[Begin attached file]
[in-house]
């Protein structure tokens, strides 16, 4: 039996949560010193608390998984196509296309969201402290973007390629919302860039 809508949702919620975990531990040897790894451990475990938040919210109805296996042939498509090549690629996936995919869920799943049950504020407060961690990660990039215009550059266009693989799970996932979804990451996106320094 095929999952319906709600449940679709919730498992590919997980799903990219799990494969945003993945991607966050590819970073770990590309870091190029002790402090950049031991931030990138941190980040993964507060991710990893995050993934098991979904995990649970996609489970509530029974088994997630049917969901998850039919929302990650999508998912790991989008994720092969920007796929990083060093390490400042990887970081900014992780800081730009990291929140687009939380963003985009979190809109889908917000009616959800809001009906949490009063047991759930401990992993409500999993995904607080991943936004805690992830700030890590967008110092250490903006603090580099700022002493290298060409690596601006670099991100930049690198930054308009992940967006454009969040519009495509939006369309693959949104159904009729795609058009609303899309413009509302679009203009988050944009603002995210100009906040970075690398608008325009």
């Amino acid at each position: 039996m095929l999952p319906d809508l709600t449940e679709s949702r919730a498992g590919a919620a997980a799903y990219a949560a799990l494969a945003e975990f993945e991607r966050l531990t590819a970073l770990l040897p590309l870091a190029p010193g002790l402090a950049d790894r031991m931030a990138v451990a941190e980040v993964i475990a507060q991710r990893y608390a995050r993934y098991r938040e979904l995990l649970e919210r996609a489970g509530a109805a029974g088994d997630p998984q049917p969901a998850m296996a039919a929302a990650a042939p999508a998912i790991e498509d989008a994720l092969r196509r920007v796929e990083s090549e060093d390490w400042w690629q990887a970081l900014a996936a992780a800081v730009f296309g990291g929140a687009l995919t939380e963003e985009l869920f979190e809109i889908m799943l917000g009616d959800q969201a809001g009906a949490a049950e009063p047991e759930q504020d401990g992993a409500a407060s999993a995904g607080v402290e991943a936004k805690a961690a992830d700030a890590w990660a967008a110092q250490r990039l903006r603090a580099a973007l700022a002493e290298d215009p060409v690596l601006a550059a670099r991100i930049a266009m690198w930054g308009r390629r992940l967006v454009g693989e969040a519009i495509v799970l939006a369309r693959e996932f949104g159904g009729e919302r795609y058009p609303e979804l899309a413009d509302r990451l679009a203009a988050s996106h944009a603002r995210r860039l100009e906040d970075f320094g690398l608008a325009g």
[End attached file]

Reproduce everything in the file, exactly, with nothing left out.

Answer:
[in-house]
């Protein structure tokens, strides 16, 4: 039996949560010193608390998984196509296309969201402290973007390629919302860039 809508949702919620975990531990040897790894451990475990938040919210109805296996042939498509090549690629996936995919869920799943049950504020407060961690990660990039215009550059266009693989799970996932979804990451996106320094 095929999952319906709600449940679709919730498992590919997980799903990219799990494969945003993945991607966050590819970073770990590309870091190029002790402090950049031991931030990138941190980040993964507060991710990893995050993934098991979904995990649970996609489970509530029974088994997630049917969901998850039919929302990650999508998912790991989008994720092969920007796929990083060093390490400042990887970081900014992780800081730009990291929140687009939380963003985009979190809109889908917000009616959800809001009906949490009063047991759930401990992993409500999993995904607080991943936004805690992830700030890590967008110092250490903006603090580099700022002493290298060409690596601006670099991100930049690198930054308009992940967006454009969040519009495509939006369309693959949104159904009729795609058009609303899309413009509302679009203009988050944009603002995210100009906040970075690398608008325009």
């Amino acid at each position: 039996m095929l999952p319906d809508l709600t449940e679709s949702r919730a498992g590919a919620a997980a799903y990219a949560a799990l494969a945003e975990f993945e991607r966050l531990t590819a970073l770990l040897p590309l870091a190029p010193g002790l402090a950049d790894r031991m931030a990138v451990a941190e980040v993964i475990a507060q991710r990893y608390a995050r993934y098991r938040e979904l995990l649970e919210r996609a489970g509530a109805a029974g088994d997630p998984q049917p969901a998850m296996a039919a929302a990650a042939p999508a998912i790991e498509d989008a994720l092969r196509r920007v796929e990083s090549e060093d390490w400042w690629q990887a970081l900014a996936a992780a800081v730009f296309g990291g929140a687009l995919t939380e963003e985009l869920f979190e809109i889908m799943l917000g009616d959800q969201a809001g009906a949490a049950e009063p047991e759930q504020d401990g992993a409500a407060s999993a995904g607080v402290e991943a936004k805690a961690a992830d700030a890590w990660a967008a110092q250490r990039l903006r603090a580099a973007l700022a002493e290298d215009p060409v690596l601006a550059a670099r991100i930049a266009m690198w930054g308009r390629r992940l967006v454009g693989e969040a519009i495509v799970l939006a369309r693959e996932f949104g159904g009729e919302r795609y058009p609303e979804l899309a413009d509302r990451l679009a203009a988050s996106h944009a603002r995210r860039l100009e906040d970075f320094g690398l608008a325009g």